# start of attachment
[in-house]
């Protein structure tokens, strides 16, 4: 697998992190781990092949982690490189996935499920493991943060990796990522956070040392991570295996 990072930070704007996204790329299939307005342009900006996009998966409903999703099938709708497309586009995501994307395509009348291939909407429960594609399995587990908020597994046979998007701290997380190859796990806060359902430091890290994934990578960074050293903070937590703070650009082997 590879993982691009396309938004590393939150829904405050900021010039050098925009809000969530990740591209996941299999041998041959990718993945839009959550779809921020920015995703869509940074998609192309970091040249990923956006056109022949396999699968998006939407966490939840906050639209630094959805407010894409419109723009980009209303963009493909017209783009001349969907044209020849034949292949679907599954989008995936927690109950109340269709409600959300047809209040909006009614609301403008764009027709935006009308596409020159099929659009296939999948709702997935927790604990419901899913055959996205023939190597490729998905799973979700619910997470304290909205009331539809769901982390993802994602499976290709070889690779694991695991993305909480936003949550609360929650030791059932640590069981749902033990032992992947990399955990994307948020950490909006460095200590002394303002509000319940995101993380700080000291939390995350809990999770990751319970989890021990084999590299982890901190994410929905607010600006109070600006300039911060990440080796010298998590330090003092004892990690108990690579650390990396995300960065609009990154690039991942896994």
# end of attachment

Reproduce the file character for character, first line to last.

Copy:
[in-house]
């Protein structure tokens, strides 16, 4: 697998992190781990092949982690490189996935499920493991943060990796990522956070040392991570295996 990072930070704007996204790329299939307005342009900006996009998966409903999703099938709708497309586009995501994307395509009348291939909407429960594609399995587990908020597994046979998007701290997380190859796990806060359902430091890290994934990578960074050293903070937590703070650009082997 590879993982691009396309938004590393939150829904405050900021010039050098925009809000969530990740591209996941299999041998041959990718993945839009959550779809921020920015995703869509940074998609192309970091040249990923956006056109022949396999699968998006939407966490939840906050639209630094959805407010894409419109723009980009209303963009493909017209783009001349969907044209020849034949292949679907599954989008995936927690109950109340269709409600959300047809209040909006009614609301403008764009027709935006009308596409020159099929659009296939999948709702997935927790604990419901899913055959996205023939190597490729998905799973979700619910997470304290909205009331539809769901982390993802994602499976290709070889690779694991695991993305909480936003949550609360929650030791059932640590069981749902033990032992992947990399955990994307948020950490909006460095200590002394303002509000319940995101993380700080000291939390995350809990999770990751319970989890021990084999590299982890901190994410929905607010600006109070600006300039911060990440080796010298998590330090003092004892990690108990690579650390990396995300960065609009990154690039991942896994």